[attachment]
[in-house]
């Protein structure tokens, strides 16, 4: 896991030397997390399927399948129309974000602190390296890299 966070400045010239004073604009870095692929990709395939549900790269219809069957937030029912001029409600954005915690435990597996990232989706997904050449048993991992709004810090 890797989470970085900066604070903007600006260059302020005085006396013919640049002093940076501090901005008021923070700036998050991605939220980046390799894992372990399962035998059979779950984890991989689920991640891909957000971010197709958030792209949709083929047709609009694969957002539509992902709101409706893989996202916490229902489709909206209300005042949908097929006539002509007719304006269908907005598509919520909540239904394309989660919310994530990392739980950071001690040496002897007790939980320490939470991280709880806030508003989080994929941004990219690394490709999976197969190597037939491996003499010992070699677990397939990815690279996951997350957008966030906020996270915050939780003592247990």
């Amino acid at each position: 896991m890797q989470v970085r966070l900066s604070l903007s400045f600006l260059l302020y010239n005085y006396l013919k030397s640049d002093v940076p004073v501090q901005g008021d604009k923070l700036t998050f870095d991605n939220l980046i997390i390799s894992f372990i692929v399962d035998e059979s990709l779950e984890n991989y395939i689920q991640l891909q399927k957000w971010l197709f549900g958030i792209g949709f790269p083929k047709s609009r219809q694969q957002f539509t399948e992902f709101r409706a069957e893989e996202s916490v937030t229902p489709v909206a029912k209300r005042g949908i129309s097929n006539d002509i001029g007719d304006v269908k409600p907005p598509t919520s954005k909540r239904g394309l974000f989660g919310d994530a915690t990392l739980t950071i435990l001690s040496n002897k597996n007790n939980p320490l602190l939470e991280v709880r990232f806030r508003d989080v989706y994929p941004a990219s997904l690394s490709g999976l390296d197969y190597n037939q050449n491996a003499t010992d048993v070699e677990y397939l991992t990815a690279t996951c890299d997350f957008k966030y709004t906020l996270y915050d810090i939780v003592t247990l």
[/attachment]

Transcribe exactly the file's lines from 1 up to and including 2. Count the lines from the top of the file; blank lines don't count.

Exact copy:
[in-house]
């Protein structure tokens, strides 16, 4: 896991030397997390399927399948129309974000602190390296890299 966070400045010239004073604009870095692929990709395939549900790269219809069957937030029912001029409600954005915690435990597996990232989706997904050449048993991992709004810090 890797989470970085900066604070903007600006260059302020005085006396013919640049002093940076501090901005008021923070700036998050991605939220980046390799894992372990399962035998059979779950984890991989689920991640891909957000971010197709958030792209949709083929047709609009694969957002539509992902709101409706893989996202916490229902489709909206209300005042949908097929006539002509007719304006269908907005598509919520909540239904394309989660919310994530990392739980950071001690040496002897007790939980320490939470991280709880806030508003989080994929941004990219690394490709999976197969190597037939491996003499010992070699677990397939990815690279996951997350957008966030906020996270915050939780003592247990």